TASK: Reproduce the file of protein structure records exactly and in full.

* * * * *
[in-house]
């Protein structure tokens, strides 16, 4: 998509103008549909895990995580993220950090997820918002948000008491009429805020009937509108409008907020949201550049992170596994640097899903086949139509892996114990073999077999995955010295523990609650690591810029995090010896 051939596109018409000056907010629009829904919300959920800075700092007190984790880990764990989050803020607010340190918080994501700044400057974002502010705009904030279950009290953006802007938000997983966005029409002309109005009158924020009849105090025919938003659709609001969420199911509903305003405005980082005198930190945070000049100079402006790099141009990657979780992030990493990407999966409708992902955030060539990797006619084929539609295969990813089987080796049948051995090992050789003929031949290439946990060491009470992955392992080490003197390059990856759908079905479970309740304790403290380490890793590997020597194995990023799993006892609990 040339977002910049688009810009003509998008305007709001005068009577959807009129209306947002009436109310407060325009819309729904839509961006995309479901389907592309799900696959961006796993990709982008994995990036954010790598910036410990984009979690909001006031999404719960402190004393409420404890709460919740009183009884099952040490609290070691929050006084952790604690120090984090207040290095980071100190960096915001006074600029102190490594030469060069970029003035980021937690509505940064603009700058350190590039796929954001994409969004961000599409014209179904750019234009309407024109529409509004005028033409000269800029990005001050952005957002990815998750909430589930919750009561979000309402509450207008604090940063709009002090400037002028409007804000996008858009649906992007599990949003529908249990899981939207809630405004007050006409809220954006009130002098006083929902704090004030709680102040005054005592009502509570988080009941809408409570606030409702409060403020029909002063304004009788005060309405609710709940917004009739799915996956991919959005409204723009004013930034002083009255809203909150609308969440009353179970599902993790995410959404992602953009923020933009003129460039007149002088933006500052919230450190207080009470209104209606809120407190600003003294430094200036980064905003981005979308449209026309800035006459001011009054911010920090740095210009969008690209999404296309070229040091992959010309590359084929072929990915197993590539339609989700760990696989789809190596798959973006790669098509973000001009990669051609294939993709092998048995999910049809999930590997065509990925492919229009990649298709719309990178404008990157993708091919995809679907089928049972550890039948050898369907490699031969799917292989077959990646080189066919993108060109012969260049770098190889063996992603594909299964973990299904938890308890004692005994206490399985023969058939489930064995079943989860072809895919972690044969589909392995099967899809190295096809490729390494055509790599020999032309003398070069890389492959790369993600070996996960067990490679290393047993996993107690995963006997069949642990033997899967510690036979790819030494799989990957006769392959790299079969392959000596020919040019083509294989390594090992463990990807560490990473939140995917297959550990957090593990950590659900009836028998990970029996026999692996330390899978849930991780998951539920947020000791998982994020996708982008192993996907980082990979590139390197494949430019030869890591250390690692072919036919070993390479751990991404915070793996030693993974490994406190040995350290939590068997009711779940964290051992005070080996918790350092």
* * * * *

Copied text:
[in-house]
């Protein structure tokens, strides 16, 4: 998509103008549909895990995580993220950090997820918002948000008491009429805020009937509108409008907020949201550049992170596994640097899903086949139509892996114990073999077999995955010295523990609650690591810029995090010896 051939596109018409000056907010629009829904919300959920800075700092007190984790880990764990989050803020607010340190918080994501700044400057974002502010705009904030279950009290953006802007938000997983966005029409002309109005009158924020009849105090025919938003659709609001969420199911509903305003405005980082005198930190945070000049100079402006790099141009990657979780992030990493990407999966409708992902955030060539990797006619084929539609295969990813089987080796049948051995090992050789003929031949290439946990060491009470992955392992080490003197390059990856759908079905479970309740304790403290380490890793590997020597194995990023799993006892609990 040339977002910049688009810009003509998008305007709001005068009577959807009129209306947002009436109310407060325009819309729904839509961006995309479901389907592309799900696959961006796993990709982008994995990036954010790598910036410990984009979690909001006031999404719960402190004393409420404890709460919740009183009884099952040490609290070691929050006084952790604690120090984090207040290095980071100190960096915001006074600029102190490594030469060069970029003035980021937690509505940064603009700058350190590039796929954001994409969004961000599409014209179904750019234009309407024109529409509004005028033409000269800029990005001050952005957002990815998750909430589930919750009561979000309402509450207008604090940063709009002090400037002028409007804000996008858009649906992007599990949003529908249990899981939207809630405004007050006409809220954006009130002098006083929902704090004030709680102040005054005592009502509570988080009941809408409570606030409702409060403020029909002063304004009788005060309405609710709940917004009739799915996956991919959005409204723009004013930034002083009255809203909150609308969440009353179970599902993790995410959404992602953009923020933009003129460039007149002088933006500052919230450190207080009470209104209606809120407190600003003294430094200036980064905003981005979308449209026309800035006459001011009054911010920090740095210009969008690209999404296309070229040091992959010309590359084929072929990915197993590539339609989700760990696989789809190596798959973006790669098509973000001009990669051609294939993709092998048995999910049809999930590997065509990925492919229009990649298709719309990178404008990157993708091919995809679907089928049972550890039948050898369907490699031969799917292989077959990646080189066919993108060109012969260049770098190889063996992603594909299964973990299904938890308890004692005994206490399985023969058939489930064995079943989860072809895919972690044969589909392995099967899809190295096809490729390494055509790599020999032309003398070069890389492959790369993600070996996960067990490679290393047993996993107690995963006997069949642990033997899967510690036979790819030494799989990957006769392959790299079969392959000596020919040019083509294989390594090992463990990807560490990473939140995917297959550990957090593990950590659900009836028998990970029996026999692996330390899978849930991780998951539920947020000791998982994020996708982008192993996907980082990979590139390197494949430019030869890591250390690692072919036919070993390479751990991404915070793996030693993974490994406190040995350290939590068997009711779940964290051992005070080996918790350092």